Carafano noted that “it's a highly partisan report, as you would expect in the middle of an election cycle. I don't think it has any more credibility than that. Do you want to look at the punditry and the rhetoric and the tweets? Or do you want to actually look at the execution of U.S. policy?”
According to a statement on foreign policy posted on the White House website, the Trump administration aims to bolster “American influence by leading a coalition of strong and independent nations to promote security, prosperity and peace both within America’s borders and beyond. The promise of a better future will come in part from reasserting American sovereignty and the right of all nations to determine their own futures.”
By those metrics, Carafano said, the United States is in a better state of relations in Africa, the Indo-Pacific and Latin America.
But Menendez said, “President Trump's foreign policy had been marked by chaos, neglect and diplomatic failures. National security decisions have been driven by his ego and domestic political calculations, not the interests of the United States. Foreign officials recounted how they don't know who speaks for the president or whether a new policy announcement is real or will abruptly reverse.”
The report specifically cites the administration’s response to the coronavirus, including its withdrawal of U.S. assistance to the World Health Organization (WHO) during the pandemic.
“Our increasing absence from multilateral institutions means that our adversaries, particularly China, have a foothold to gain influence,” Menendez said. “And while we have a list of grievances with the U.N. Human Rights Council and the World Health Organization, walking away takes away our ability to effectively counter China and to improve these institutions.”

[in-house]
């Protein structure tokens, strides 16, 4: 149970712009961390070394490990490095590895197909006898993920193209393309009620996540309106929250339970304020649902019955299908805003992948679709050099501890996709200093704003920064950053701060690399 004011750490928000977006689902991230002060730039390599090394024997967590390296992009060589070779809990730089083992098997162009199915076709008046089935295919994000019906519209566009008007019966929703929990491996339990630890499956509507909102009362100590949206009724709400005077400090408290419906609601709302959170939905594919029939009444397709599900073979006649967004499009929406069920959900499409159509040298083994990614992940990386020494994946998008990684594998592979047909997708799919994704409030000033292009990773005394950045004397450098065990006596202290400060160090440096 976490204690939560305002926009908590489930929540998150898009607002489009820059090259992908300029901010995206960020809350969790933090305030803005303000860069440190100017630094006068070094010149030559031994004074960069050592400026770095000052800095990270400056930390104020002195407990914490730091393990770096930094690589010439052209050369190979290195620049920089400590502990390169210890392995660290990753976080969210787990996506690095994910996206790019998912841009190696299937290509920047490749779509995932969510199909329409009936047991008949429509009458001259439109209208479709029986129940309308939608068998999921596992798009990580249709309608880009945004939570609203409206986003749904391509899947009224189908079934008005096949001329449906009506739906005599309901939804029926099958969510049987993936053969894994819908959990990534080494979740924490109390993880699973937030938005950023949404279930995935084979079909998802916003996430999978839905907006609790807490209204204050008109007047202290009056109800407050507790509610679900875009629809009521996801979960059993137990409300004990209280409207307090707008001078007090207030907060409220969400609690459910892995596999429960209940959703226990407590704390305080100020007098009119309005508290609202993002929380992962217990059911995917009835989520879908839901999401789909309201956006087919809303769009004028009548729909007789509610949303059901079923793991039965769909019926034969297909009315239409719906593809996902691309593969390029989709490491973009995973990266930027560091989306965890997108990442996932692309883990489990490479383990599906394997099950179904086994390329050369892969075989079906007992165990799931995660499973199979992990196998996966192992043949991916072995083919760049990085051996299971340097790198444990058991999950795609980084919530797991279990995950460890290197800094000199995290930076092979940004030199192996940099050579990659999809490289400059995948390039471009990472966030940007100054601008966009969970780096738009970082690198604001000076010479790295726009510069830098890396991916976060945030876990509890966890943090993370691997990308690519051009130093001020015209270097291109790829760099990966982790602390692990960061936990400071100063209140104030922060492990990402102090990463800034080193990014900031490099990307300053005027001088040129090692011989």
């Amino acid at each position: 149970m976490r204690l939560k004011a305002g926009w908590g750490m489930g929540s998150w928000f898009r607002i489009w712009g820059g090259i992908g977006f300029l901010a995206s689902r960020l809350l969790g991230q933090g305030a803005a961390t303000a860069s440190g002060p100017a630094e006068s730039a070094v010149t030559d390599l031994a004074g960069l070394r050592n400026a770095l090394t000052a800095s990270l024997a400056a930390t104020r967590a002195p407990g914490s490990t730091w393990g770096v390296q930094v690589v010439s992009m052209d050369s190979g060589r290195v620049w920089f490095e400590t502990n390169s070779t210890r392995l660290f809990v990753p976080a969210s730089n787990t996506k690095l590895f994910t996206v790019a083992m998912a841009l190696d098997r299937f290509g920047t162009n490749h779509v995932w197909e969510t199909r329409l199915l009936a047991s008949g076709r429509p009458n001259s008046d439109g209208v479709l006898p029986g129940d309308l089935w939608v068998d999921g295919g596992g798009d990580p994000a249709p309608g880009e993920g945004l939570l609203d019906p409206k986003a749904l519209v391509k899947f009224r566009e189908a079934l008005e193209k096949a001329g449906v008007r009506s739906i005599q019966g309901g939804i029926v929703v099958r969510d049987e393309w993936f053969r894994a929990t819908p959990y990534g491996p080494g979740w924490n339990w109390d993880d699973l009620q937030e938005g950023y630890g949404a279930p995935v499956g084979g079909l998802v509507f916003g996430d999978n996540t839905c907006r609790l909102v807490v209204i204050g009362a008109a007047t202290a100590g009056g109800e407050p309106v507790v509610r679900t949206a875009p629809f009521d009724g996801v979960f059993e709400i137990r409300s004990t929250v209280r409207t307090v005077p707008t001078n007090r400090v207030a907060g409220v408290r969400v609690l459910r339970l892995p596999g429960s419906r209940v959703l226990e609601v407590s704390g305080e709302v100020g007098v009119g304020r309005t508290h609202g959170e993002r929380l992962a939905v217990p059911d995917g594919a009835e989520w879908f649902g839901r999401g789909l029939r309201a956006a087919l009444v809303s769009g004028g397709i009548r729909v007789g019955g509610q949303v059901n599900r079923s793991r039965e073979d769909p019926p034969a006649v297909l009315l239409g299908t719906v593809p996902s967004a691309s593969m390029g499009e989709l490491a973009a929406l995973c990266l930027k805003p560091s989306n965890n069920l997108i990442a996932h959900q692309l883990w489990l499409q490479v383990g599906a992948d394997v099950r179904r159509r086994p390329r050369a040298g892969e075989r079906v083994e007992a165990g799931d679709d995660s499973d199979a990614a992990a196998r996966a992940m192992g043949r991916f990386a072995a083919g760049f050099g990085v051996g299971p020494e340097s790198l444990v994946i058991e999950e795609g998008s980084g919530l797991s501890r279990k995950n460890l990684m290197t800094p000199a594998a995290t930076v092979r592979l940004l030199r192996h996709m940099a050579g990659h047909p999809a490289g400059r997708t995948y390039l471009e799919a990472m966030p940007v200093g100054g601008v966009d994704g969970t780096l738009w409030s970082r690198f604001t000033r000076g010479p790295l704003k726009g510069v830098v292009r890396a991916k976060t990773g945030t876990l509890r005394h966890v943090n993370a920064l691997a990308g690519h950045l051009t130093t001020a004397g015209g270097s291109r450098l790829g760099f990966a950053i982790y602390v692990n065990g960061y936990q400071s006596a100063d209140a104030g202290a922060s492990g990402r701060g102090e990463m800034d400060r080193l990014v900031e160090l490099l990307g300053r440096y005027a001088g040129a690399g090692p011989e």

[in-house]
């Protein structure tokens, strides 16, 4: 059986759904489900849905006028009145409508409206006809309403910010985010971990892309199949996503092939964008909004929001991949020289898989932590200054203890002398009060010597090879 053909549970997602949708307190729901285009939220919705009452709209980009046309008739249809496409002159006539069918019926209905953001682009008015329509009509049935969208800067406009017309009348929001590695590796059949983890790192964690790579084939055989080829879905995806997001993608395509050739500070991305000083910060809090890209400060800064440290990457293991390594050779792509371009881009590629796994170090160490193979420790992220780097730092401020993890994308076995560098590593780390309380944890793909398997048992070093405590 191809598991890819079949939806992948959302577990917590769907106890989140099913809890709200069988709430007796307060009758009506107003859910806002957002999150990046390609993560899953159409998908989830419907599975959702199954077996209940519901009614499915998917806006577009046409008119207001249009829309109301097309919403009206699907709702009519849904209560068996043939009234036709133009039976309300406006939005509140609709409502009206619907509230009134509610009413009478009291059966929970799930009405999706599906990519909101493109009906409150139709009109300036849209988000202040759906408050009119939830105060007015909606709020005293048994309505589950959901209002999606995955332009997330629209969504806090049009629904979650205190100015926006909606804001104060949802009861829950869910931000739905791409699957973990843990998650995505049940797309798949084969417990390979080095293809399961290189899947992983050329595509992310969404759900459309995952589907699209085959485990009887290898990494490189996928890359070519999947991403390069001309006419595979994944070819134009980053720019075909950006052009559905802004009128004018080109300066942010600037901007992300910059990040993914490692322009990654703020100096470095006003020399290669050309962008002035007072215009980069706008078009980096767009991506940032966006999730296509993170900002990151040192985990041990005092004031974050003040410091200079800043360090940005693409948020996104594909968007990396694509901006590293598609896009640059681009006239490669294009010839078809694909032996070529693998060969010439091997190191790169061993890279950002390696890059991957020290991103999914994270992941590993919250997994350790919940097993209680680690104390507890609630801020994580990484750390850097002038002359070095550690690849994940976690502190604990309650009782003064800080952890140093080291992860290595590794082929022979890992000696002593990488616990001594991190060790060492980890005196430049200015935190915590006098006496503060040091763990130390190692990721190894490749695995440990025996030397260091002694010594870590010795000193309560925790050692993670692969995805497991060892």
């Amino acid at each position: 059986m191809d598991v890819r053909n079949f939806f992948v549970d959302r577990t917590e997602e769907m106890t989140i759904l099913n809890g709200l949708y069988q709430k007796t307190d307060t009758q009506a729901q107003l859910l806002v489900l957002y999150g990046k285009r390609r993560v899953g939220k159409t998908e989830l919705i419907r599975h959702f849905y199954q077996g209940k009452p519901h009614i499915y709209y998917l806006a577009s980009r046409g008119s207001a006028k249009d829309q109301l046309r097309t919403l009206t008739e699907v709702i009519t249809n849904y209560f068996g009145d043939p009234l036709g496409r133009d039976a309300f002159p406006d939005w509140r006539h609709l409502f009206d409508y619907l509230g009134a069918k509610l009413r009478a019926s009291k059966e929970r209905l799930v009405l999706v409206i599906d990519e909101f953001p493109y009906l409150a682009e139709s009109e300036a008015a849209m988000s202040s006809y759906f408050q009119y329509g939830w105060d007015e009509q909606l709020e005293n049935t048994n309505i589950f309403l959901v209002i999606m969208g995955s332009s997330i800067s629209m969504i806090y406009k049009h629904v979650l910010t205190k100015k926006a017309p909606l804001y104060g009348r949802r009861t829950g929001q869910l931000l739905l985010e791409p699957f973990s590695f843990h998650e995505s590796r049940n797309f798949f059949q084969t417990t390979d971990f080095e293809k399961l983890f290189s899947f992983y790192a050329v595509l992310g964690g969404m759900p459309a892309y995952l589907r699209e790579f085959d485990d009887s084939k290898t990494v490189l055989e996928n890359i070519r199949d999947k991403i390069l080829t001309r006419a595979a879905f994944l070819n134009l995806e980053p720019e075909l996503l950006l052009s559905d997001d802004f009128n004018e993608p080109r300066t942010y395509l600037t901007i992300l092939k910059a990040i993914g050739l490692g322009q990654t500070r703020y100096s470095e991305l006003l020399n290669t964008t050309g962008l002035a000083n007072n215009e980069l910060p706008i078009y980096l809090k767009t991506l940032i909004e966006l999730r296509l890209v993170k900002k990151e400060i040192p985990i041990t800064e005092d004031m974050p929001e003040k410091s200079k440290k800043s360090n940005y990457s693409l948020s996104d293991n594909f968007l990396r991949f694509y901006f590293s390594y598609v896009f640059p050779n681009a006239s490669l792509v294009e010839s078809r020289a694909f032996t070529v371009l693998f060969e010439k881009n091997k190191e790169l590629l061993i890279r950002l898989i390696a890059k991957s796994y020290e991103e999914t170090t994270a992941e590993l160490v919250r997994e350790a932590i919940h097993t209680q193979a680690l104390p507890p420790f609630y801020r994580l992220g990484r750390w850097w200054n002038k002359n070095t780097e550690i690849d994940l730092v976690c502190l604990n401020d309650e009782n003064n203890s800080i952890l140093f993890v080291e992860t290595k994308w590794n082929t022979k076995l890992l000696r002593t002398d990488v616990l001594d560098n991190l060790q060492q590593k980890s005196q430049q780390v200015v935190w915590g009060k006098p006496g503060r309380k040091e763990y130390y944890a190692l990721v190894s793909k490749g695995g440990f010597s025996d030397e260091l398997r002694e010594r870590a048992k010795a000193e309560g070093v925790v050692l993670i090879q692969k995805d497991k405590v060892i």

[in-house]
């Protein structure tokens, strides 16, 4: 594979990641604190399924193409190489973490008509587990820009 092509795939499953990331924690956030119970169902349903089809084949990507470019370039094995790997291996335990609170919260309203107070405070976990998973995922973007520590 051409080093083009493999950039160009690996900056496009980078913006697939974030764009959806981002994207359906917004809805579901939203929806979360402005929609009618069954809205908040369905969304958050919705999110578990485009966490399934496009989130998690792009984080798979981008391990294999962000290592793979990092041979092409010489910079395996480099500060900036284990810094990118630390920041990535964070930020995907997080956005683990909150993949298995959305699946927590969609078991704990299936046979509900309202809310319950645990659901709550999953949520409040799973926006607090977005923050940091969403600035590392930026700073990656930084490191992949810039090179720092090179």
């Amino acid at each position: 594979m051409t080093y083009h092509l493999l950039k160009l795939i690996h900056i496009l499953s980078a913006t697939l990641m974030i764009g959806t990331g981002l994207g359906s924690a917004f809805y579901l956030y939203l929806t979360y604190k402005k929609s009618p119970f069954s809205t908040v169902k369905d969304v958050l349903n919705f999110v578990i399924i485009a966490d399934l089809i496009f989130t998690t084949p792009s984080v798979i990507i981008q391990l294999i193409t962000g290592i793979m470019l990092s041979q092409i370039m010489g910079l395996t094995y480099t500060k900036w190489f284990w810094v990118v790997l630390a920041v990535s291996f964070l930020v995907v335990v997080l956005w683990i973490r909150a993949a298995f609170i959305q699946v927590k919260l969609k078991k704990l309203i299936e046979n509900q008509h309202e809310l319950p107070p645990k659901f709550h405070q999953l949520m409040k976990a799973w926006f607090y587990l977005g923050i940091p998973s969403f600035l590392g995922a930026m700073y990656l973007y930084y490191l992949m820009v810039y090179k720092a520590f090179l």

GOP support in Congress
Congressional Republicans have praised Trump’s tough stance on China and the WHO. House Minority Leader Kevin McCarthy, who co-chaired the China Task Force, said Republicans were proud to stand with Trump.
“We confronted China head-on. Tore up bad trade deals and made better ones," McCarthy said in a taped speech at the Republican National Convention.
Republicans have also recognized the president’s efforts to end U.S. engagements abroad.
“A strong America cannot fight endless wars. We must not continue to leave our blood and treasure in Middle East quagmires,” Republican Senator Rand Paul said at the Republican National Convention earlier this year. “President Trump is the first president in a generation to seek to end war, rather than start one. He intends to end the war in Afghanistan. He is bringing our men and women home.”
“This administration's national security strategy is actually predicated on working with friends and allies. That's actually one of the key pillars, because it acknowledges the United States can't be everywhere. It can't do everything. It doesn't envision withdrawing or disengaging from any part of the world. It recognizes in order to have global coverage, the United States has to have friends and allies everywhere,” Carafano said.
Viewed as important
According to the Pew Research Center, 57% of U.S. voters rank foreign policy as an important issue, below domestic issues such as the economy, health care an, in this election year, the coronavirus.
But Menendez said Biden’s foreign policy background should be an important consideration.
“Joe Biden did foreign policy for a long time. He did it as a United States senator. He was chairman of the Foreign Relations Committee. He did it as vice president of the United States. This is a totally different person than Donald Trump. He will restore our standing in the world, build our alliances,” Menendez said.